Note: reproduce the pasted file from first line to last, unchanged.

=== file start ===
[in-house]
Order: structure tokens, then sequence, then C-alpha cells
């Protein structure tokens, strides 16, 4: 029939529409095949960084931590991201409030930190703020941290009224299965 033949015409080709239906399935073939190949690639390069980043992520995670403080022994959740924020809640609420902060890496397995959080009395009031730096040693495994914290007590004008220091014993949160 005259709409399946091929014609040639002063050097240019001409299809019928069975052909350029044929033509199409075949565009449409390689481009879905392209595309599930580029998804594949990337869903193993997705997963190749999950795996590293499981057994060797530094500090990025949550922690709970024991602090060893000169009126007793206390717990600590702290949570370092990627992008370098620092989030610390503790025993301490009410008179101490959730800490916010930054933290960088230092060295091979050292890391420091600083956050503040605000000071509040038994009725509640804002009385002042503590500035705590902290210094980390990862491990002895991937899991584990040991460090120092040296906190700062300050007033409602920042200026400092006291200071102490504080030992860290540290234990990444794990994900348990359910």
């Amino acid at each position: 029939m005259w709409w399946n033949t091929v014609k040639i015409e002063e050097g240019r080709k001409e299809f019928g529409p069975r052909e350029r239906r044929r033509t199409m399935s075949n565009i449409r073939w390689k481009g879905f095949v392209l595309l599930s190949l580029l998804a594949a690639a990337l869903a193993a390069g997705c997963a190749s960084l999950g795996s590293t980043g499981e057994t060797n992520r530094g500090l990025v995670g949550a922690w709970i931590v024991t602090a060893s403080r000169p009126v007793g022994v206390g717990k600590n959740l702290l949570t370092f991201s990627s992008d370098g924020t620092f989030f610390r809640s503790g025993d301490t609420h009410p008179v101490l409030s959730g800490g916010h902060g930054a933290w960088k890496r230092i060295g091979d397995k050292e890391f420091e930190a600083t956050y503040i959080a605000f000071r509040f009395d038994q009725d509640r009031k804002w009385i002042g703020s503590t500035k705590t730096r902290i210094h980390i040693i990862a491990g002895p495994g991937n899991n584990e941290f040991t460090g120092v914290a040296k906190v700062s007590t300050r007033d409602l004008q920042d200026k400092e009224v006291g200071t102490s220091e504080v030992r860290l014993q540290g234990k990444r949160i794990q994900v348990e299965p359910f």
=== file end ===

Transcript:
[in-house]
Order: structure tokens, then sequence, then C-alpha cells
């Protein structure tokens, strides 16, 4: 029939529409095949960084931590991201409030930190703020941290009224299965 033949015409080709239906399935073939190949690639390069980043992520995670403080022994959740924020809640609420902060890496397995959080009395009031730096040693495994914290007590004008220091014993949160 005259709409399946091929014609040639002063050097240019001409299809019928069975052909350029044929033509199409075949565009449409390689481009879905392209595309599930580029998804594949990337869903193993997705997963190749999950795996590293499981057994060797530094500090990025949550922690709970024991602090060893000169009126007793206390717990600590702290949570370092990627992008370098620092989030610390503790025993301490009410008179101490959730800490916010930054933290960088230092060295091979050292890391420091600083956050503040605000000071509040038994009725509640804002009385002042503590500035705590902290210094980390990862491990002895991937899991584990040991460090120092040296906190700062300050007033409602920042200026400092006291200071102490504080030992860290540290234990990444794990994900348990359910």
């Amino acid at each position: 029939m005259w709409w399946n033949t091929v014609k040639i015409e002063e050097g240019r080709k001409e299809f019928g529409p069975r052909e350029r239906r044929r033509t199409m399935s075949n565009i449409r073939w390689k481009g879905f095949v392209l595309l599930s190949l580029l998804a594949a690639a990337l869903a193993a390069g997705c997963a190749s960084l999950g795996s590293t980043g499981e057994t060797n992520r530094g500090l990025v995670g949550a922690w709970i931590v024991t602090a060893s403080r000169p009126v007793g022994v206390g717990k600590n959740l702290l949570t370092f991201s990627s992008d370098g924020t620092f989030f610390r809640s503790g025993d301490t609420h009410p008179v101490l409030s959730g800490g916010h902060g930054a933290w960088k890496r230092i060295g091979d397995k050292e890391f420091e930190a600083t956050y503040i959080a605000f000071r509040f009395d038994q009725d509640r009031k804002w009385i002042g703020s503590t500035k705590t730096r902290i210094h980390i040693i990862a491990g002895p495994g991937n899991n584990e941290f040991t460090g120092v914290a040296k906190v700062s007590t300050r007033d409602l004008q920042d200026k400092e009224v006291g200071t102490s220091e504080v030992r860290l014993q540290g234990k990444r949160i794990q994900v348990e299965p359910f």